Do you think that there were less pedestrians that were hit by cars in the 80s because everyone looked like a walking traffic cone? Although the neon trend is definitely safer than the ‘all-black’ trend for people who like to walk around at night, it really is a sign of the past, and one that we should reserve for 80s themed parties.
A little throwback…
They conquered chilly ankles with the power of funky stripes and a dash of ‘Flashdance’ flair. Like stylish sausage casings for your legs, they added a pop of color while promising you were ready to bust out some spontaneous aerobics at any moment. What a time to be warm-legged.
These have got to go down in history as the most useless piece of fashion ever. Not only are they ugly, but what are they for? Have you ever wished that your calves are wearing gloves? Whilst there are some trends from the past that should make a comeback, please, please, don’t let it be leg-warmers.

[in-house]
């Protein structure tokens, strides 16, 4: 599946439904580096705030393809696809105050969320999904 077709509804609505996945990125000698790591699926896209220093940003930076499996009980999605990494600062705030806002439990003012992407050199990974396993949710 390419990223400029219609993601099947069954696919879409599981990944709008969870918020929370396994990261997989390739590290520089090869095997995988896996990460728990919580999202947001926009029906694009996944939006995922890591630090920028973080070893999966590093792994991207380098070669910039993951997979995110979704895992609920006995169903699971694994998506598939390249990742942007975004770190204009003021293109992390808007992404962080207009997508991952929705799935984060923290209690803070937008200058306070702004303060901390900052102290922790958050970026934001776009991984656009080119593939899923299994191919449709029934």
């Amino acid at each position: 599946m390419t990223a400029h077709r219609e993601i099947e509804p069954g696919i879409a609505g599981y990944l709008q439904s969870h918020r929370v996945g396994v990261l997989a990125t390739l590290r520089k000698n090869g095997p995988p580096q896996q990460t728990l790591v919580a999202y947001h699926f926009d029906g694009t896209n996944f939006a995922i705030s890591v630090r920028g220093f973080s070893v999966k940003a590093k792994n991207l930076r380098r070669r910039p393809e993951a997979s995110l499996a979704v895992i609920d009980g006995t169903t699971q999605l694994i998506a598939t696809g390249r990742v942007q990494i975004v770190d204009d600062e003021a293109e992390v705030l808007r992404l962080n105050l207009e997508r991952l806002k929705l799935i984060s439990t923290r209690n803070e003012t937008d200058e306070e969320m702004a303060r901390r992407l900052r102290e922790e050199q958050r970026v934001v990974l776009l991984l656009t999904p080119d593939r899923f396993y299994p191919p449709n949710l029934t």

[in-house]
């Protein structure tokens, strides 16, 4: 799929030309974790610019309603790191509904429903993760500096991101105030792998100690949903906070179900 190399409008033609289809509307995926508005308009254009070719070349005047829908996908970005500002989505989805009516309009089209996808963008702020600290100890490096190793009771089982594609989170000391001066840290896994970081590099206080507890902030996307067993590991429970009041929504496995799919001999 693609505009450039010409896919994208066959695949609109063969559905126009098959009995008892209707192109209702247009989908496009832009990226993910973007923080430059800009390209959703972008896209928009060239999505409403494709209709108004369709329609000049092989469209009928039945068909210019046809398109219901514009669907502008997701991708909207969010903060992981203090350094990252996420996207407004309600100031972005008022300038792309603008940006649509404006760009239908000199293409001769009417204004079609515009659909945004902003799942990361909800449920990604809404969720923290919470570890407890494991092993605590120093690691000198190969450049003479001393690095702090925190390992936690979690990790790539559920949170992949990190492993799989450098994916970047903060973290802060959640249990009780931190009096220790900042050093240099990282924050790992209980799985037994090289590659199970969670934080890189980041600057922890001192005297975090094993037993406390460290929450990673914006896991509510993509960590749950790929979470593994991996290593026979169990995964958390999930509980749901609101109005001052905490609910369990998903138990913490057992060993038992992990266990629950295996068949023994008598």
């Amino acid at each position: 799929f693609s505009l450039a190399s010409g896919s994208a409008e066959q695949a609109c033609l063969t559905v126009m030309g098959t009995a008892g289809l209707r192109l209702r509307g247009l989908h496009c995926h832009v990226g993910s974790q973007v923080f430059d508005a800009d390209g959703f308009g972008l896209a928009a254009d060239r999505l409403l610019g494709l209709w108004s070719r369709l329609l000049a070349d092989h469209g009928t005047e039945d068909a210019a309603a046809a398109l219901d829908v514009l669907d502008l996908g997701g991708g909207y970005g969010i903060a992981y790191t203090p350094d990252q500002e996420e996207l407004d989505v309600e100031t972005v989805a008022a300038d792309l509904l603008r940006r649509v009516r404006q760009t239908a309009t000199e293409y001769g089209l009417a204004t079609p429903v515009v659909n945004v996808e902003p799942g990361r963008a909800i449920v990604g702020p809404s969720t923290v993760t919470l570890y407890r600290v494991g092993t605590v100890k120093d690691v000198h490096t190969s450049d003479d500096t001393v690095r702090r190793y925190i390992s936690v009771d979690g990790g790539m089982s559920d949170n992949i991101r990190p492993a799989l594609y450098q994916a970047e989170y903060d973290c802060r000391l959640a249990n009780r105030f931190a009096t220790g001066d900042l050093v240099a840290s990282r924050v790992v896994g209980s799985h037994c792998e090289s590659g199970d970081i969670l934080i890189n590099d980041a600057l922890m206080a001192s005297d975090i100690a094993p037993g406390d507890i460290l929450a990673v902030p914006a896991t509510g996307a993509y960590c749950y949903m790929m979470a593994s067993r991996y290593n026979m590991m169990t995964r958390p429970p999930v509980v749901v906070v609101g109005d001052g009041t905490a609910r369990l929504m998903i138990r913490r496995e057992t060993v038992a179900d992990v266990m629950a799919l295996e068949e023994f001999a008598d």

In the ’80s, fanny packs were the ultimate multitasking accessory. They served as a purse, snack dispenser, and stealthy ninja utility belt all in one! Fashion’s way of saying, “I’ve got your back (and front) – and some snacks too!” They were the superheroes of convenience!
Okay, okay, fanny packs are acceptable sometimes. Those times are either if you are attending a music festival or travelling… but that’s it. If you wear one of these any other time, you are guaranteed to look like a pensioner on vacation in Arizona, especially if you team it with a Hawaiian shirt. Try using a regular backpack.